Community-acquired pneumonia is the presence of signs and symptoms of lower respiratory tract infection acquired outside of the hospital.
The most common bacterial cause of childhood pneumonia is Streptococcus pneumoniae. It usually causes about 1/3 of radiographically-confirmed pneumonia in children <2 years of age.
Viruses commonly affect children <1 year of age than those aged >2 years, respiratory syncytial viruses (RSV) being the most frequently detected virus.
Mixed infection may occur in 8-40% of community-acquired pneumonia cases.
Treatment with intravenous or oral solithromycin is well-tolerated and leads to clinical improvement in most children and adolescents with community-acquired bacterial pneumonia (CABP), results of a recent study have shown.
An extended antibiotic course appears to be not any better than a standard course at achieving clinical cure among children hospitalized with community-acquired pneumonia (CAP) and at risk of chronic respiratory illnesses at 4 weeks, a study has shown.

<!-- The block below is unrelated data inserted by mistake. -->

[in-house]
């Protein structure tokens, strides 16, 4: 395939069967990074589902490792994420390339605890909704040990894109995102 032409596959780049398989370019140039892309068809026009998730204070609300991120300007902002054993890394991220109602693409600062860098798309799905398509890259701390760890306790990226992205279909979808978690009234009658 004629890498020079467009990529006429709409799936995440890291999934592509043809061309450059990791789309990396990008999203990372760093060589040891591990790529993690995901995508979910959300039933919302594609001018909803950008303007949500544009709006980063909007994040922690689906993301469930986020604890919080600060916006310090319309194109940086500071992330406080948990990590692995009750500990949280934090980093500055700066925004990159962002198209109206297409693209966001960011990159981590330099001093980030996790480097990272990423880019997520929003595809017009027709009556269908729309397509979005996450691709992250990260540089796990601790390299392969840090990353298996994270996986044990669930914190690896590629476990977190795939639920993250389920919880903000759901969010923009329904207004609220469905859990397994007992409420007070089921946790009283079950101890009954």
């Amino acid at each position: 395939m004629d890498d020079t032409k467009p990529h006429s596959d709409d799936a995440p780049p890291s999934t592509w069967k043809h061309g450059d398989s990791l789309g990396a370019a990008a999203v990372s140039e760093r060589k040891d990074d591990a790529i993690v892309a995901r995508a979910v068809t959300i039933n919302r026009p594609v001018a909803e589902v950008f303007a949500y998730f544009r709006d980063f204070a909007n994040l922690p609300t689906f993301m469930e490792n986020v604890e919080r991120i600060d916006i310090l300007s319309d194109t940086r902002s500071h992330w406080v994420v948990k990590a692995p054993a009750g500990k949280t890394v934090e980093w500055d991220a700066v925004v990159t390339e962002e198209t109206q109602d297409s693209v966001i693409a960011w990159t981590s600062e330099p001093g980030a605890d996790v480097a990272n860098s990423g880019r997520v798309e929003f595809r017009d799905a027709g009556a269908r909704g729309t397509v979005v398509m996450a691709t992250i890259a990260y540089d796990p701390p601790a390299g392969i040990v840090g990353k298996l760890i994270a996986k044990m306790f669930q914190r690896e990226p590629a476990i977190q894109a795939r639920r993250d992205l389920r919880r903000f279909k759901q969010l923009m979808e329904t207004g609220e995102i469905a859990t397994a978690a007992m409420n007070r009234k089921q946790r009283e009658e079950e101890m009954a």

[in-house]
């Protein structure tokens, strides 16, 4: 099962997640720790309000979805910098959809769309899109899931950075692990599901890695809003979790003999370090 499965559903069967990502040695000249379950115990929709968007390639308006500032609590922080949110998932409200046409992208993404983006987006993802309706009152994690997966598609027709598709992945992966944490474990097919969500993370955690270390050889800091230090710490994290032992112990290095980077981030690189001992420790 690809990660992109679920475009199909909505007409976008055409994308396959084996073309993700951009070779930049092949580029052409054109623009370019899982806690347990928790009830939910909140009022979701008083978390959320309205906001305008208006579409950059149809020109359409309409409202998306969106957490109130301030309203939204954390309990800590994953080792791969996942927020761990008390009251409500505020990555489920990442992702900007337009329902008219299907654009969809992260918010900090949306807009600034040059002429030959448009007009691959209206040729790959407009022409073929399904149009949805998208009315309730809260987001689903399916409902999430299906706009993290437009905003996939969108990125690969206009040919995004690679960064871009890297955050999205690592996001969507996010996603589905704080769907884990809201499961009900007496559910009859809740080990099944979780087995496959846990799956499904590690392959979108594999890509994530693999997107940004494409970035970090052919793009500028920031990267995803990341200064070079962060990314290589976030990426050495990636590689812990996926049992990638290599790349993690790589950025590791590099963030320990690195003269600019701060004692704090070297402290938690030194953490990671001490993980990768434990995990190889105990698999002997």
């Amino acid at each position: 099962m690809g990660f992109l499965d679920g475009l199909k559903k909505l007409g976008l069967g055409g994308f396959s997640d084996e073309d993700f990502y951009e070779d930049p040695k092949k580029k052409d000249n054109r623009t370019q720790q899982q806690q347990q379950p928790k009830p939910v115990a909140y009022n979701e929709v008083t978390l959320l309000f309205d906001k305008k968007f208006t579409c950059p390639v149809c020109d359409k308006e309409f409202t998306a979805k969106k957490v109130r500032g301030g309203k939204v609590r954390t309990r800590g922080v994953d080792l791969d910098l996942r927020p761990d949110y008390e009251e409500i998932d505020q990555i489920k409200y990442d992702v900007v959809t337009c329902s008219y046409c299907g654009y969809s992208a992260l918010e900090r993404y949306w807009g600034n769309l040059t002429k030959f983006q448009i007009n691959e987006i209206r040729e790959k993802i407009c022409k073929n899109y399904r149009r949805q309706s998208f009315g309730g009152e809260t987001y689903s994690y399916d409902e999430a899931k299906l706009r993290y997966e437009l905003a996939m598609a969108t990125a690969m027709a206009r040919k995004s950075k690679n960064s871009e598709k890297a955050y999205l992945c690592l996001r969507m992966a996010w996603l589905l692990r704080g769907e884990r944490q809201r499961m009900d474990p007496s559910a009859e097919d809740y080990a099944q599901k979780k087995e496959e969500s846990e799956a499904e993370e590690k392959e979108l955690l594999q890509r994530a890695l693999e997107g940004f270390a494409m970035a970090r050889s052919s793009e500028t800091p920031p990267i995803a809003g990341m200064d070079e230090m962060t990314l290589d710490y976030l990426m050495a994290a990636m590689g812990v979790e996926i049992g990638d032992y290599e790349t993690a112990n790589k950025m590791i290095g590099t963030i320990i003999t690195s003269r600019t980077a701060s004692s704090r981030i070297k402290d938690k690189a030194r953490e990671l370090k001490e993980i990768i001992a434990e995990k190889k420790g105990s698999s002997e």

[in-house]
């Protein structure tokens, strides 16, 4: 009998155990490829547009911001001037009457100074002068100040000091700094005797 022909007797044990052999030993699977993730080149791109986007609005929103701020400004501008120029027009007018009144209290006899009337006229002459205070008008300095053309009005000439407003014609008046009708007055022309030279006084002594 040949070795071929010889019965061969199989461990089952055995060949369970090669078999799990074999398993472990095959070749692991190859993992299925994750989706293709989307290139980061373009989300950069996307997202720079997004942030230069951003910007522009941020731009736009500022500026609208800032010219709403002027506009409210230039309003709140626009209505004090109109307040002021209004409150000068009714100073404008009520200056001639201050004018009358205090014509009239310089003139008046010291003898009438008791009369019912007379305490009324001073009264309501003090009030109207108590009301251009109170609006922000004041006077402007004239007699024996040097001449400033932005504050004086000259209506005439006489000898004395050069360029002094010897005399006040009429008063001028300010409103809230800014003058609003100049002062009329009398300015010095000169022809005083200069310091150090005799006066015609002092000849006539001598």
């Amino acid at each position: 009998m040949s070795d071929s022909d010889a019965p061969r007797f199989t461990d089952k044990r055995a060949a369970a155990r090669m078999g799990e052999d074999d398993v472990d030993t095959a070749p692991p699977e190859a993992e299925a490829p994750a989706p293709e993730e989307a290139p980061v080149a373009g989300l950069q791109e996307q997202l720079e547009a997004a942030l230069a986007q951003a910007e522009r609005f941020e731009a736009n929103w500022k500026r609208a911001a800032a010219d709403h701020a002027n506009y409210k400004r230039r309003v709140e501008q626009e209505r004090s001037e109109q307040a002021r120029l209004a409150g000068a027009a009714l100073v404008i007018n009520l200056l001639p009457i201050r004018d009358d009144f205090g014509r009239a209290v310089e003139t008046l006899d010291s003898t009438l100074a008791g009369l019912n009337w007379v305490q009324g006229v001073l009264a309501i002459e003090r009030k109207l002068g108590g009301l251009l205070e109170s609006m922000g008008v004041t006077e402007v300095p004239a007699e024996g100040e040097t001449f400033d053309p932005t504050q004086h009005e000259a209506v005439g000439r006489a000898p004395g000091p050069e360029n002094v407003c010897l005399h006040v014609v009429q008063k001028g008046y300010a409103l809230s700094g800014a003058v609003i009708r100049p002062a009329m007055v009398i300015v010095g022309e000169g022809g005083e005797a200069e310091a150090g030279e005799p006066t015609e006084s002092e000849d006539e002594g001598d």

Community-acquired severe pneumonia is more likely to develop in young boys and children with severe stunting, reports a recent study. Fever, illness duration, and a history of prior medical care are also important predictive factors for severe pneumonia.
Children with non-severe community-acquired pneumonia (CAP) may benefit from a 5-day antibiotic regimen compared with the current standard regimen of 10 days, according to results of the US-based SCOUT-CAP trial.
The occurrence of community-acquired pneumonia (CAP) in infancy, especially closer to preschool age, confers a heightened risk of developing subsequent chronic respiratory disorders, a study has found.
Urinary proadrenomedullin (proADM)/creatinine (Cr) ratio measured at the time of emergency department visit appears predictive of the development of severe outcomes in children with community-acquired pneumonia (CAP), with stronger discriminatory performance in radiographic disease, suggests a recent study.
A short-course high-dose amoxicillin regimen may be sufficient in treating children with community-acquired pneumonia (CAP) who do not require hospitalization, according to results of the SAFER* trial.
Despite a 90-percent cure rate after first treatment for children with acute lymphoblastic leukaemia (ALL), approximately 10–15 percent of patients with paediatric ALL will experience relapse. [Expert Rev Anticancer Ther 2017;17:725-736] A recent webinar on the current landscape of ALL highlighted the potential of immunotherapy for paediatric patients with relapsed or refractory ALL, thus providing hope for this high-risk patient group.